A and A's Movie A Day

Watching movies until we run out.

Fear and Loathing in Las Vegas

July 20, 2011

Fear and Loathing in Las Vegas

I’m not quite sure how to start out this review. This movie is one that leaves a lasting impression – I’d even say that it is a major accomplishment in film making – but it feels uneven and disjointed. I’ve never been sure if that’s an intentional choice or if it is an inevitable result of attempting to adapt this source material. I mean, did Gilliam make a disjointed film deliberately because that was his vision or did his adherence to the book force him to make a film that didn’t flow in the way most of his movies do? I suppose it doesn’t make much difference.

I’m a huge fan of Terry Gilliam, as anybody who’s been reading this blog could easily tell, and Johnny Depp is astonishing in this as he is in everything he does, but this isn’t their movie, really. This is Hunter’s movie through and through. It’s a movie full of great quotable voice-overs, but they’re all quotes from the book. Depp’s amazing performance channels the mad energy of the famous gonzo reporter as he brings to life this tale of a drug addled rebel assigned to report on a motorcycle race in the Nevada desert outside of Las Vegas.

I enjoy this movie, in spite of its episodic and uneven feel, but it’s difficult to review it for a couple reasons. For one, this is a movie that is all about dealing with a chemically altered perception of the world. In the story Hunter S. Thompson’s mis-adventures in Las Vegas there is a truly implausible amount of drug use. Acid, cocaine, ether, marijuana, mescaline… just about every hallucinogen known to man and some not invented yet is consumed in mass quantities by Hunter and his lawyer Dr. Gonzo. I wouldn’t say that the movie glorifies drug use, but it attempts to show how deranged a man can become if drug use becomes commonplace. My personal experience with illegal narcotics is virtually non-existent, so although I’m fascinated by the twisted world depicted here I don’t have anything to really compare it to in my own life.

My other problem in writing this review is that although I’ve read excepts from the book this movie is based on (most of which are quoted word for word here) I haven’t read the whole thing. That makes it really hard to talk about the things I’d really like to explore. I’m curious about how accurately Gilliam captures the book, and about how much of the movie is directly from the page, but I don’t really have any answers there.

What I can say is that this movie has a wistful, desperate, slightly sad quality to it. My favorite parts of the movie are the more introspective bits where Depp-as-Thompson reflects on the sad fate of the naive movement of the sixties and the ultimate futility of the San Francisco drug culture. That’s part of the problem with the movie, really. It has this this really touching moment about two thirds of the way through the film that feels like it should be the climax, but then Hunter finds himself returning to Las Vegas to cover a district attorney conference on narcotics and the movie limps on for another drug addled forty five minutes or so. Not only does it feel somewhat repetitive, with Hunter trashing another car and hotel room, but it loses that introspective air and gets more and more crazy and desperate. Much of the final act is told in flashback as Thompson attempts to piece together scattered memories of the past weekend, and it just doesn’t feel as honest as the first half of the movie. I strongly suspect that this is exactly the nature of the source material – but I have no way to tell until I’ve read the book itself.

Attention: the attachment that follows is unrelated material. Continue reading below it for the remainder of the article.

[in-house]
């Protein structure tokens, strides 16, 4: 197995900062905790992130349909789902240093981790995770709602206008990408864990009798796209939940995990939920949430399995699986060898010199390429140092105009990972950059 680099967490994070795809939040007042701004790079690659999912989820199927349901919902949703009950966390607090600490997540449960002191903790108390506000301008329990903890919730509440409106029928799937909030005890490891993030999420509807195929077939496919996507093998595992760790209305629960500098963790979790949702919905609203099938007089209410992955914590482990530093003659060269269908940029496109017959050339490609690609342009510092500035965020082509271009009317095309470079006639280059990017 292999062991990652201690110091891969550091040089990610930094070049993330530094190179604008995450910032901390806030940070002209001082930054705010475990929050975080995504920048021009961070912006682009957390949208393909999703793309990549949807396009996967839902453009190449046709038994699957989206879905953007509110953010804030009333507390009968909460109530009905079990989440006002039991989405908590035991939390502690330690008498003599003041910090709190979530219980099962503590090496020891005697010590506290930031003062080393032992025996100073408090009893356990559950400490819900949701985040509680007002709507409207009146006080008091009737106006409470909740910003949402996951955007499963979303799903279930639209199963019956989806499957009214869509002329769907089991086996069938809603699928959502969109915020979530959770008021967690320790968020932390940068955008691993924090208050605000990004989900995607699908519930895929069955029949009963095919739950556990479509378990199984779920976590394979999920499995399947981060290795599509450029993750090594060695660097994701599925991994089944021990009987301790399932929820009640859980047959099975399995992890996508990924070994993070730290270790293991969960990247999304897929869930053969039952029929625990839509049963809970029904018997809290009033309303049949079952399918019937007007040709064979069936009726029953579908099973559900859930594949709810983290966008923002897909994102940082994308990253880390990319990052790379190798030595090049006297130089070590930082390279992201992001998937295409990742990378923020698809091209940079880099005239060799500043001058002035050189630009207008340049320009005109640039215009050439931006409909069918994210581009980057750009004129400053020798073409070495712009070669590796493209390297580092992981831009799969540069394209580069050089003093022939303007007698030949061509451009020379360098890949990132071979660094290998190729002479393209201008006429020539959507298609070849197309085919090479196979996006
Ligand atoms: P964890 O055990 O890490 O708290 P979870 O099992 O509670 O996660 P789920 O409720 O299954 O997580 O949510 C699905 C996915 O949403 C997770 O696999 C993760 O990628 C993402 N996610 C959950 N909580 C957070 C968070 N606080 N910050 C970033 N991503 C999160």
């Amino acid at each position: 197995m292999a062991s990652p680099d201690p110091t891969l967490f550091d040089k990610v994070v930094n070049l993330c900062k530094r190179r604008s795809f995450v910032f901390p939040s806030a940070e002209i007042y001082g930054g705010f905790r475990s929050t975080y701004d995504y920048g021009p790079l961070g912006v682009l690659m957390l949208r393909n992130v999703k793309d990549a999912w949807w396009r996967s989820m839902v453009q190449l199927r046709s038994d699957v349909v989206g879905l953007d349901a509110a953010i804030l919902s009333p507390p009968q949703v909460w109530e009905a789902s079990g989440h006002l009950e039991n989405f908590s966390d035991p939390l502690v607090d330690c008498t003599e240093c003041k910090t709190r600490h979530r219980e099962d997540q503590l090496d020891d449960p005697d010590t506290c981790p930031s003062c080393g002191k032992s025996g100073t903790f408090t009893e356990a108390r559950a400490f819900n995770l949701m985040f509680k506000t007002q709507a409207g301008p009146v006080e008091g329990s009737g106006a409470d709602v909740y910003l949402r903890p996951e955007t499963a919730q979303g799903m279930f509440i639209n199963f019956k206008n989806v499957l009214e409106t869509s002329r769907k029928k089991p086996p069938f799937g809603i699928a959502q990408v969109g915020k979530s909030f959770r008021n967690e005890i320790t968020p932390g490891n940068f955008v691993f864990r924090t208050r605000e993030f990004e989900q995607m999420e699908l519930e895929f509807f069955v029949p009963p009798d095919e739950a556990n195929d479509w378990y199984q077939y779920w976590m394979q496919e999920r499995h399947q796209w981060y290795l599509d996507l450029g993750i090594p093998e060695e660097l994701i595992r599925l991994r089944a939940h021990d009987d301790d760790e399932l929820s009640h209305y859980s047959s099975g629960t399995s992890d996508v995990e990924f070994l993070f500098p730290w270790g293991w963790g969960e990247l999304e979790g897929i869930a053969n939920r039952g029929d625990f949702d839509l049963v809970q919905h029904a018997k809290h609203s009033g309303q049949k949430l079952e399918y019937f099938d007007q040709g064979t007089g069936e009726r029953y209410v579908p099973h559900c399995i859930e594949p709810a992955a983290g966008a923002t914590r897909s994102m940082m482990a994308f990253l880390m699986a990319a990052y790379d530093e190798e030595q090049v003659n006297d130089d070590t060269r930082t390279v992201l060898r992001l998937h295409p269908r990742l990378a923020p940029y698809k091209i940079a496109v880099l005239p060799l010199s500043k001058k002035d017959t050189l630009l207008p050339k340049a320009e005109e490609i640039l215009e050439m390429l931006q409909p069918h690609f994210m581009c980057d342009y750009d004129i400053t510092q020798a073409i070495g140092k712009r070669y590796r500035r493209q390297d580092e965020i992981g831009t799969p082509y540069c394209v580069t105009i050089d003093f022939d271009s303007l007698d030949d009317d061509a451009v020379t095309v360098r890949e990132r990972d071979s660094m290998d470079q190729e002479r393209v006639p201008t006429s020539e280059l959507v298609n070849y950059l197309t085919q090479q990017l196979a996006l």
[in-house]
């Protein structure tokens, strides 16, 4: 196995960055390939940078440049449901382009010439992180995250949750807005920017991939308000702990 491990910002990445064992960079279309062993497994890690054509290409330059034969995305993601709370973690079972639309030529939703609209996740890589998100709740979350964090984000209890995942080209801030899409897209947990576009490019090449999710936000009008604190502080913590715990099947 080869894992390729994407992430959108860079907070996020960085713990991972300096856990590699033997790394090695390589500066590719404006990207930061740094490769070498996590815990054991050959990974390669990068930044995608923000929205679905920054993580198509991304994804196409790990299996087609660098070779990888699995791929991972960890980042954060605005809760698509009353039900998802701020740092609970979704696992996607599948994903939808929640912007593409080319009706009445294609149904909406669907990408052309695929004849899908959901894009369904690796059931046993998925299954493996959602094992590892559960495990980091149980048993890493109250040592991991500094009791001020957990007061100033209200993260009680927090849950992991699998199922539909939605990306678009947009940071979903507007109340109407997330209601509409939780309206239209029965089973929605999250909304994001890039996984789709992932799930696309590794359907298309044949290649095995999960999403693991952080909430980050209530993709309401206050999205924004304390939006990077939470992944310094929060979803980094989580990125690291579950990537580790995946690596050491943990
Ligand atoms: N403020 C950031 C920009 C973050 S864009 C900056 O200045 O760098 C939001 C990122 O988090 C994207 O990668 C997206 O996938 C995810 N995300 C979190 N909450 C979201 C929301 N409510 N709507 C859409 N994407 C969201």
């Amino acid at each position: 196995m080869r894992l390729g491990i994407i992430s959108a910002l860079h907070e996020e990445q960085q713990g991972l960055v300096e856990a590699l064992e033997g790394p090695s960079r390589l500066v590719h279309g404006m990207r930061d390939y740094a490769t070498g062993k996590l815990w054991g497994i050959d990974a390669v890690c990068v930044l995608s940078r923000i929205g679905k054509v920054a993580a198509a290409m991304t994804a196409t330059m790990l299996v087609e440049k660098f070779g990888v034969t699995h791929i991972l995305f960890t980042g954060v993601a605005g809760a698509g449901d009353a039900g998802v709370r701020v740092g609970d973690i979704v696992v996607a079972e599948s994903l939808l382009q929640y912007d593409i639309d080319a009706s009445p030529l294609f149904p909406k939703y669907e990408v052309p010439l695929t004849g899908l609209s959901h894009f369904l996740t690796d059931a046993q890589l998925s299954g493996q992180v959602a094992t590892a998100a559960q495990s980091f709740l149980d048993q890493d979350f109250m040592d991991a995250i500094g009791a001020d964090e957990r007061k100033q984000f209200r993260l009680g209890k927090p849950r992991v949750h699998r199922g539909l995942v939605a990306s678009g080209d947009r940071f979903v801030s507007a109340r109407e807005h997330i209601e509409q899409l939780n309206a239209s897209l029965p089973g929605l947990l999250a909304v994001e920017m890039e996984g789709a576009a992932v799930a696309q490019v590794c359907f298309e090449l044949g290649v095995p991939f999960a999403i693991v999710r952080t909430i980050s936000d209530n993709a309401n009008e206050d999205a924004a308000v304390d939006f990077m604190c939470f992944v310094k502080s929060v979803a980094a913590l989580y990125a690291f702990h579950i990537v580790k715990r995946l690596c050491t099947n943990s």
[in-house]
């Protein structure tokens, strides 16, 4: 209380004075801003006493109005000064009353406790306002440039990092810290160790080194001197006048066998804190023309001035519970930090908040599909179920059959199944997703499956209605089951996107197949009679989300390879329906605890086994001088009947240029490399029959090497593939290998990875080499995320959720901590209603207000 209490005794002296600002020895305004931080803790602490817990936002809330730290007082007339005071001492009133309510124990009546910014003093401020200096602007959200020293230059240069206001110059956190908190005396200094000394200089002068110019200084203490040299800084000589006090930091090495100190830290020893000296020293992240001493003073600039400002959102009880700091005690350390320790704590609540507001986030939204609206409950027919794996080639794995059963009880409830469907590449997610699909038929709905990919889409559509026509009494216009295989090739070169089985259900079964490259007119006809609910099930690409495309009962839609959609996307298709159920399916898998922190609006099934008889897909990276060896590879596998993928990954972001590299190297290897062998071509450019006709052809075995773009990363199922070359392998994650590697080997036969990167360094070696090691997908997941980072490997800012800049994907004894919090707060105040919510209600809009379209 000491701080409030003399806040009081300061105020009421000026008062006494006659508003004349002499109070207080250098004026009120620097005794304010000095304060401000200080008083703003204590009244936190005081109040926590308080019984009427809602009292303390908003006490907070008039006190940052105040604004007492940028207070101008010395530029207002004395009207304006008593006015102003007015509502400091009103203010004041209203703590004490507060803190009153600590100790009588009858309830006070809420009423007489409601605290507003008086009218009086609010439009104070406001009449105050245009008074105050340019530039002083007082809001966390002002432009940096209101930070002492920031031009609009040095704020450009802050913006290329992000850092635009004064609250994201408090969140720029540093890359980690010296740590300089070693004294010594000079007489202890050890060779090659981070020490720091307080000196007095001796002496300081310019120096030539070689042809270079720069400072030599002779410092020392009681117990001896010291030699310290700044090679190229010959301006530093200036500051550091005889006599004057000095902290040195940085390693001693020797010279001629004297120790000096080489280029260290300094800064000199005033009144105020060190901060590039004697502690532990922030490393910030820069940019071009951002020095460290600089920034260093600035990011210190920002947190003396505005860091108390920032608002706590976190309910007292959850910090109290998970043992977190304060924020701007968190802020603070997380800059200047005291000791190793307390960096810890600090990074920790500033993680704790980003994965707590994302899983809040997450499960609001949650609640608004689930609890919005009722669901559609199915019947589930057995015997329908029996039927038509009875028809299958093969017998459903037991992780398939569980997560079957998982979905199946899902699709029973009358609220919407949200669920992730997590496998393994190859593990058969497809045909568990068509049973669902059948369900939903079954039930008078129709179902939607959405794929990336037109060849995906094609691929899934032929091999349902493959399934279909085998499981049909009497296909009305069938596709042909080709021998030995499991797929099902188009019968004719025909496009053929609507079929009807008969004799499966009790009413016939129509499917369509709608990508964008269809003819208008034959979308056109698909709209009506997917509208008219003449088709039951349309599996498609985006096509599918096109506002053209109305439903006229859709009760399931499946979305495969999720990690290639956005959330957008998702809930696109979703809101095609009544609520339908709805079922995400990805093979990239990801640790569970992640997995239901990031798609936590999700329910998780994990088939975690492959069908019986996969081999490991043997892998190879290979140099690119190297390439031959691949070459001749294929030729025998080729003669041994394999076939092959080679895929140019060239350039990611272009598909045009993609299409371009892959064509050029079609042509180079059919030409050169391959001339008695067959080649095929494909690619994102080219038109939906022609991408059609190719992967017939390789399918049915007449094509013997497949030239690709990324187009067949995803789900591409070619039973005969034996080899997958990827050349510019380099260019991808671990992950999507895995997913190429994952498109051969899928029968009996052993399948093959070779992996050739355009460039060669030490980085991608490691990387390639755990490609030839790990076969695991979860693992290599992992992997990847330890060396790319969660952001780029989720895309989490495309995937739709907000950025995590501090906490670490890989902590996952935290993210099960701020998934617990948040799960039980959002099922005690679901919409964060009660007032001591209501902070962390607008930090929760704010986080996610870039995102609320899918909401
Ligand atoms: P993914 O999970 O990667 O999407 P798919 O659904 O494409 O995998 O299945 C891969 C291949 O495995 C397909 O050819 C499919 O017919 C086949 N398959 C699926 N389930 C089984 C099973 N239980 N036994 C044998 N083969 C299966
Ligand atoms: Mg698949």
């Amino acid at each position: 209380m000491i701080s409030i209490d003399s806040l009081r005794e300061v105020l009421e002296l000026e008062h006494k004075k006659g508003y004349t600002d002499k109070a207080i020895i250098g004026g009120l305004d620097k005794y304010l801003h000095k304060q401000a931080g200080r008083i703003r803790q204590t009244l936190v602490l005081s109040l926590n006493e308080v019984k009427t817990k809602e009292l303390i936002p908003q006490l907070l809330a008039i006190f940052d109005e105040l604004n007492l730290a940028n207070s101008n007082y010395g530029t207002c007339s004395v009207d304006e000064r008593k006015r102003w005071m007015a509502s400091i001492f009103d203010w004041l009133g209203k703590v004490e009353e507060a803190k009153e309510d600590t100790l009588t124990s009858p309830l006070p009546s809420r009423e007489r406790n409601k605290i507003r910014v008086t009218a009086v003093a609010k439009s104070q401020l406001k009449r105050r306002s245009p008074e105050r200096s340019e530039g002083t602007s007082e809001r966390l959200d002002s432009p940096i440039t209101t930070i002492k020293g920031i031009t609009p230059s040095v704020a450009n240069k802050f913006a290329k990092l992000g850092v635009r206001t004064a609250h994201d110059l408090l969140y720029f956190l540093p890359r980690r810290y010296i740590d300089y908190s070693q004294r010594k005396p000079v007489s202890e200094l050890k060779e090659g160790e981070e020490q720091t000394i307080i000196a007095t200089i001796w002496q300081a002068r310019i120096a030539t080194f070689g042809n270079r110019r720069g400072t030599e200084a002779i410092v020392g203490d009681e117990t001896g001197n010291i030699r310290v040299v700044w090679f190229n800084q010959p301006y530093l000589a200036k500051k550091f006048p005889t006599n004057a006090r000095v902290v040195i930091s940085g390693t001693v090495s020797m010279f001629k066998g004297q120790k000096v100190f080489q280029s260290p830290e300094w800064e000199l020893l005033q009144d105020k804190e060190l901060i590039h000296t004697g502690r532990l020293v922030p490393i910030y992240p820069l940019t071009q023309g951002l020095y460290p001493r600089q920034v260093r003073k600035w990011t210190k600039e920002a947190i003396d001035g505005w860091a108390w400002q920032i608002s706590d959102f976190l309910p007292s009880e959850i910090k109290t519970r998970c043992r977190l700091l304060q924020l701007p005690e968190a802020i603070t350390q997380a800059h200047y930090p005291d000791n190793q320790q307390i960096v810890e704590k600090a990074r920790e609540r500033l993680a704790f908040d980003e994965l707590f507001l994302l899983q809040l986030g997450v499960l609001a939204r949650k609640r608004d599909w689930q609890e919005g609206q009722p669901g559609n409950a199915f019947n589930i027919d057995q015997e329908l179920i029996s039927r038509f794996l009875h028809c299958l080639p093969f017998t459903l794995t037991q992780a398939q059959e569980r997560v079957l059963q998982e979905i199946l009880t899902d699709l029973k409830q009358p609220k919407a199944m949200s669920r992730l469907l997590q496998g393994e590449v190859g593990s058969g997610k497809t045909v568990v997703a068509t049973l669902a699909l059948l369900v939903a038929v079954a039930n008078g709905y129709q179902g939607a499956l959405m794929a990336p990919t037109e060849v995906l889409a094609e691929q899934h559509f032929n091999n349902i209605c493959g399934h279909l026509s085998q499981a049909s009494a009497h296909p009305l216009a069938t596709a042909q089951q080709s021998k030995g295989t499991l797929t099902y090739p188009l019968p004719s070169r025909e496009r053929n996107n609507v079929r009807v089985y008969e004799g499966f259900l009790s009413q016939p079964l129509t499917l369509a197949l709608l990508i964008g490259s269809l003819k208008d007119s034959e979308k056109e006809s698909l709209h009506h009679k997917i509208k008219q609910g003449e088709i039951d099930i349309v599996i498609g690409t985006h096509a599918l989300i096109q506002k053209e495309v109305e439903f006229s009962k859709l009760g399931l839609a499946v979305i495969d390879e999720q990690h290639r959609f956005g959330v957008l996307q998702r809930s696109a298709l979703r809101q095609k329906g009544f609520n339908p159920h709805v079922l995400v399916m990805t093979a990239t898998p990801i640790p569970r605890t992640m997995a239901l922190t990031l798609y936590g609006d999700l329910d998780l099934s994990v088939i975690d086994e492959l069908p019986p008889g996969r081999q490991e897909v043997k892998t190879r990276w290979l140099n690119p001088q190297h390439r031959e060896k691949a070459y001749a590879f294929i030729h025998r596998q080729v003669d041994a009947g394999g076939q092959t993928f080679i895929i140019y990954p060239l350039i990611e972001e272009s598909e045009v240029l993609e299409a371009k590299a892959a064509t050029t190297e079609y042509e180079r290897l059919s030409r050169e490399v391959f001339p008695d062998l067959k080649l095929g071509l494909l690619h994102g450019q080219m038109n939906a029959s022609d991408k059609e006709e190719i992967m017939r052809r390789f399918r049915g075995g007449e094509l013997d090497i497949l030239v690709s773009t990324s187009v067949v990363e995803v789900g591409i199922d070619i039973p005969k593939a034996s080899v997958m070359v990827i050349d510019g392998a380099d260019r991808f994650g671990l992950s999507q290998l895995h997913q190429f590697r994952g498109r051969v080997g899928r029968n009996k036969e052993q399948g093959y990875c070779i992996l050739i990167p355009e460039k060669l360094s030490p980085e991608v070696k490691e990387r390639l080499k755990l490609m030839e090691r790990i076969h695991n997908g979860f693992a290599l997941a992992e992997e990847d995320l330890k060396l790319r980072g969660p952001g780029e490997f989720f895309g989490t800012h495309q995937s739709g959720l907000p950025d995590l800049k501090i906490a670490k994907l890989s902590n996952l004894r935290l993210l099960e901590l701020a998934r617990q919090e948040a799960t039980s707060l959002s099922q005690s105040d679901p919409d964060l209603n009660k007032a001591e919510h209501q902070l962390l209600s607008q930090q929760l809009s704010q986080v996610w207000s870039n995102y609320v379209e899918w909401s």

Johnny Depp as Hunter (as Raoul Duke) is absolutely spellbinding. He’s all profound wisdom and spastic insanity and drug fueled paranoia. I love the way that Hunter has written himself into the story as a character in his own drama. (It makes me want to watch Adaptation.) I suspect that there is probably some root of truth in much of this tale but that it is heavily exaggerated for effect, but that’s part of the fun of it. Gilliam does a great job giving life to the ravings of a drug addled mind. There are only a couple actual special effects shots done in post-production as almost all the madness is captured life and in camera. That’s very Gilliam. Then there’s Benicio Del Torro as the nefarious Dr. Gonzo. His performance is even more impressive than Depp’s in many ways because his character is so much less sympathetic. Dr. Gonzo is an instigator, a trouble maker, given to violence and rudeness. Del Torro commits himself to this character with unreserved dedication and provides most of the fuel that drives the plot, such as it is. He works absolutely perfectly with Depp to bring these characters to life.

There is so much about this movie that I really enjoy. It’s a brave film that does a good job of making something unflattering and pretty scary feel real and important. It’s full of wit and dry humor as well as laugh out loud moments. Even so, it is such an uneven and oddly paced movie that it doesn’t completely work for me. I’m going to try reading the book now to see if it helps me to appreciate this movie more.

Advertisements

July 20, 2011 - Posted by | daily reviews | , , , , ,

No comments yet.

Leave a Reply

Fill in your details below or click an icon to log in:

WordPress.com Logo

You are commenting using your WordPress.com account. Log Out / Change )

Twitter picture

You are commenting using your Twitter account. Log Out / Change )

Facebook photo

You are commenting using your Facebook account. Log Out / Change )

Google+ photo

You are commenting using your Google+ account. Log Out / Change )

Connecting to %s

%d bloggers like this: